Tierra and Sean

If you haven't already started watching "The Bachelor," don't start now

The reality show hooks us in by having us do what contestants do: Judge


Willa Paskin
February 12, 2013 10:15PM (UTC)

I have a rule about “The Bachelor”: Don’t start watching it. If I never start, I never want to start. I’ll miss entire cycles, blissfully unaware of the latest blandly attractive, cliché-spewing pair to not end up together forever. But if I watch even one episode, I’m hooked. The series’ formula, honed by canny producers over dozens of seasons, is so potent it works its addictive powers with one hit. I made a mistake and watched for the first time this season last night. It was a great episode — or a "great" episode — and one that laid bare the source of "The Bachelor's" addictiveness: Being on “The Bachelor” and watching “The Bachelor” are similar activities, even if the latter involves lots of exclamations about how crazy everyone doing the former is.

While watching “The Bachelor,” the audience makes judgments about what the contestants are really like based on very little information, highly choreographed appearances, and an endless amount of self-flattering self-presentation — which is exactly what the contestants are doing too. We aren’t as naive or saccharine as the participants; we’re not looking for "true love" and we have access to our entire vocabularies. But we are constantly evaluating — she seems crazy, she seems nice, he’s so bland, they have good chemistry — and so are they. In each episode, we get to check our own judgments against everyone on the show’s, and as ninny-brained as those people may be, there is something tremendously satisfying when our and their determinations match up.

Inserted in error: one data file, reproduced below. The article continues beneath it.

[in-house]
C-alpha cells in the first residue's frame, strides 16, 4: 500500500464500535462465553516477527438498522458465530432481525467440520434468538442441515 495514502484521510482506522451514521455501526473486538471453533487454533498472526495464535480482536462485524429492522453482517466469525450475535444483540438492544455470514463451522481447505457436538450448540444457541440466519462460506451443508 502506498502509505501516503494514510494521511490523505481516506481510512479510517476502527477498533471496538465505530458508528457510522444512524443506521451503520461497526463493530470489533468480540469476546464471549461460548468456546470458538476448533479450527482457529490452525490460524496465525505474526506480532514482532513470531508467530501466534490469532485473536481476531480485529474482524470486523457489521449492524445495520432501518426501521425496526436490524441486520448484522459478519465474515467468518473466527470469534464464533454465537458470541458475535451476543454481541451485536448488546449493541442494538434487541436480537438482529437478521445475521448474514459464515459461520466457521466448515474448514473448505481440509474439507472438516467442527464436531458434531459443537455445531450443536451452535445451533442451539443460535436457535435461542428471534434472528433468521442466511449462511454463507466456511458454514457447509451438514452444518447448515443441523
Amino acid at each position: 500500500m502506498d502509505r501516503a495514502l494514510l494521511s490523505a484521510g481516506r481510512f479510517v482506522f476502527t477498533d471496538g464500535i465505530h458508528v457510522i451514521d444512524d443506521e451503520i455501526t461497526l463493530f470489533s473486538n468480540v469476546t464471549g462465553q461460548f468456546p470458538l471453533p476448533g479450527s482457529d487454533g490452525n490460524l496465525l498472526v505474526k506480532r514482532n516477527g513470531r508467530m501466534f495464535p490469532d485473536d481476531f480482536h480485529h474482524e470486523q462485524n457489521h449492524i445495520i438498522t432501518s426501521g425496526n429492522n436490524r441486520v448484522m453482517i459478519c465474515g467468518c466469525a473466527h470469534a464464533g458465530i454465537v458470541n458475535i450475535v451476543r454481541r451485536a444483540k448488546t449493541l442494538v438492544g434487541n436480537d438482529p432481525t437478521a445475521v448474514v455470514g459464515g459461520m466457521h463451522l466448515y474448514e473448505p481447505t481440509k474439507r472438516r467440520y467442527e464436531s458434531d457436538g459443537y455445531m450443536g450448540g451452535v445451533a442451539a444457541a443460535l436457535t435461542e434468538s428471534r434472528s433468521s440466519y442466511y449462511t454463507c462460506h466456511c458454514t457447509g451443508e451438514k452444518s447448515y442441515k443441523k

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Last night night’s episode was a perfect example of the way the show is pleasurable because it reaffirms our own insights into its characters. This season centers on Sean, a blond hunk who likes practical jokes, sounds even faker than usual reading the scripts the producers give him, and otherwise evinces absolutely no personality. He had winnowed his field of possible mates down to six, and one of them was an A-class reality TV villain named Tierra.

Tierra is a 24-year-old who does not play well with other women. She started the episode by singing “The cougar’s back in town” after AshLee, a 32-year-old who is totally in “love” with Sean and is so well-meaning and earnest she is going to get her heart stomped for sure, was awarded a solo date. “When I’m 32 I wanna be married … Like, you’re 32 years old,” Tierra sassed to the camera, ensuring that, because I am almost 32 years old, I will hate her forever. (Again, this is how watching “The Bachelor” works: You form snap judgments for totally personal reasons, and then take pleasure in finding evidence to support your conclusions.)

In “Bachelor” parlance, Tierra is not “there for the wrong reasons” — i.e., just to be on TV. But Sean is not “seeing what everyone else sees” — i.e., her being terrible to everyone who is not him. Things Tierra does not show Sean are that she is rude, a huge complainer (after getting her solo date, a trip through the town in St. Croix, she wishes she were going on a boat instead because “Being attacked by bugs, and the sweatiness, and my makeup dripping off, that’s not cool”) and that she’s one of those women who has never gotten along with other women, and thinks this is because all other women are jealous. Tierra would say that all the other women on the show are “Mean Girl”-ing her, and she wouldn’t be wrong. The other women would say Tierra is a Mean Girl, and they wouldn’t be wrong.